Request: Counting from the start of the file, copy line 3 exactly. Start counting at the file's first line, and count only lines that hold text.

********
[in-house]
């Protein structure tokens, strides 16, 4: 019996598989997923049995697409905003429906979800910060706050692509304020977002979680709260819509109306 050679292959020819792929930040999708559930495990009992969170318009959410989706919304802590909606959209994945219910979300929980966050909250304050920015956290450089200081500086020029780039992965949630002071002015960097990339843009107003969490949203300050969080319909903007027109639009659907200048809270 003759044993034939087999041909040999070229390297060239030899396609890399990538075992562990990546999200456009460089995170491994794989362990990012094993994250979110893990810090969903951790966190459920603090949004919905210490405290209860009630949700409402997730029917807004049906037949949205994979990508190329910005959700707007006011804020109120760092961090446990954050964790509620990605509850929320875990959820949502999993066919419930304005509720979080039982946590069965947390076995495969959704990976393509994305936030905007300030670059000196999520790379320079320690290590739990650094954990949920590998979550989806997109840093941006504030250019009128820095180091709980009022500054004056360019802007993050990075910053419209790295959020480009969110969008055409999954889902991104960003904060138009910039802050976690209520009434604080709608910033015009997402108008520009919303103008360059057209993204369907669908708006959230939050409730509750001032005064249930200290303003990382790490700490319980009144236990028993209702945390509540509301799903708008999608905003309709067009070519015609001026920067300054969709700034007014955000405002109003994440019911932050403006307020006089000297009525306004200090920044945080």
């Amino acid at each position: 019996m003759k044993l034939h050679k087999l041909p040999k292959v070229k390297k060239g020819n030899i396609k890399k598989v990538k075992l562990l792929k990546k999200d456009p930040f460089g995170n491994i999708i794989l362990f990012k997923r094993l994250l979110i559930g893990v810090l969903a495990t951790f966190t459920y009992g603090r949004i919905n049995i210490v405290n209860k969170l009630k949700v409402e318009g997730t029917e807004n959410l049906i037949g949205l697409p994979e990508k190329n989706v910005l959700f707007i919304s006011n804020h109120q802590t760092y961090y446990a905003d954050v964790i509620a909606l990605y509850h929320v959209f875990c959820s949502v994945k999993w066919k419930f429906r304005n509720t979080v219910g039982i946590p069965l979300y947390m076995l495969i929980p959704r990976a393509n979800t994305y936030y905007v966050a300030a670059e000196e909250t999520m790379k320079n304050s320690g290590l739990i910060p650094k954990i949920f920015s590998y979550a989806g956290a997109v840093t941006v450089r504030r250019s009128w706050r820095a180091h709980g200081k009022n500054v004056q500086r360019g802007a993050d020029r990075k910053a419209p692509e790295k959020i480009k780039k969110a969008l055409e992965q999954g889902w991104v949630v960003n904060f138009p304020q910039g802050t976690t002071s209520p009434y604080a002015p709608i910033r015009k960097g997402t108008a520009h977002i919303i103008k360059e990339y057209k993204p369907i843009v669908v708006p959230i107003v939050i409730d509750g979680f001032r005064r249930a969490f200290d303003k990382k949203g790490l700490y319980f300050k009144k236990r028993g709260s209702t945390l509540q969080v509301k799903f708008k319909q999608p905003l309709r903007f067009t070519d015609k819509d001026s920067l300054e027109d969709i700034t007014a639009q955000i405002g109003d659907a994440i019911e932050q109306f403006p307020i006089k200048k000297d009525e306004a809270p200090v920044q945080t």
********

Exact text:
């Amino acid at each position: 019996m003759k044993l034939h050679k087999l041909p040999k292959v070229k390297k060239g020819n030899i396609k890399k598989v990538k075992l562990l792929k990546k999200d456009p930040f460089g995170n491994i999708i794989l362990f990012k997923r094993l994250l979110i559930g893990v810090l969903a495990t951790f966190t459920y009992g603090r949004i919905n049995i210490v405290n209860k969170l009630k949700v409402e318009g997730t029917e807004n959410l049906i037949g949205l697409p994979e990508k190329n989706v910005l959700f707007i919304s006011n804020h109120q802590t760092y961090y446990a905003d954050v964790i509620a909606l990605y509850h929320v959209f875990c959820s949502v994945k999993w066919k419930f429906r304005n509720t979080v219910g039982i946590p069965l979300y947390m076995l495969i929980p959704r990976a393509n979800t994305y936030y905007v966050a300030a670059e000196e909250t999520m790379k320079n304050s320690g290590l739990i910060p650094k954990i949920f920015s590998y979550a989806g956290a997109v840093t941006v450089r504030r250019s009128w706050r820095a180091h709980g200081k009022n500054v004056q500086r360019g802007a993050d020029r990075k910053a419209p692509e790295k959020i480009k780039k969110a969008l055409e992965q999954g889902w991104v949630v960003n904060f138009p304020q910039g802050t976690t002071s209520p009434y604080a002015p709608i910033r015009k960097g997402t108008a520009h977002i919303i103008k360059e990339y057209k993204p369907i843009v669908v708006p959230i107003v939050i409730d509750g979680f001032r005064r249930a969490f200290d303003k990382k949203g790490l700490y319980f300050k009144k236990r028993g709260s209702t945390l509540q969080v509301k799903f708008k319909q999608p905003l309709r903007f067009t070519d015609k819509d001026s920067l300054e027109d969709i700034t007014a639009q955000i405002g109003d659907a994440i019911e932050q109306f403006p307020i006089k200048k000297d009525e306004a809270p200090v920044q945080t």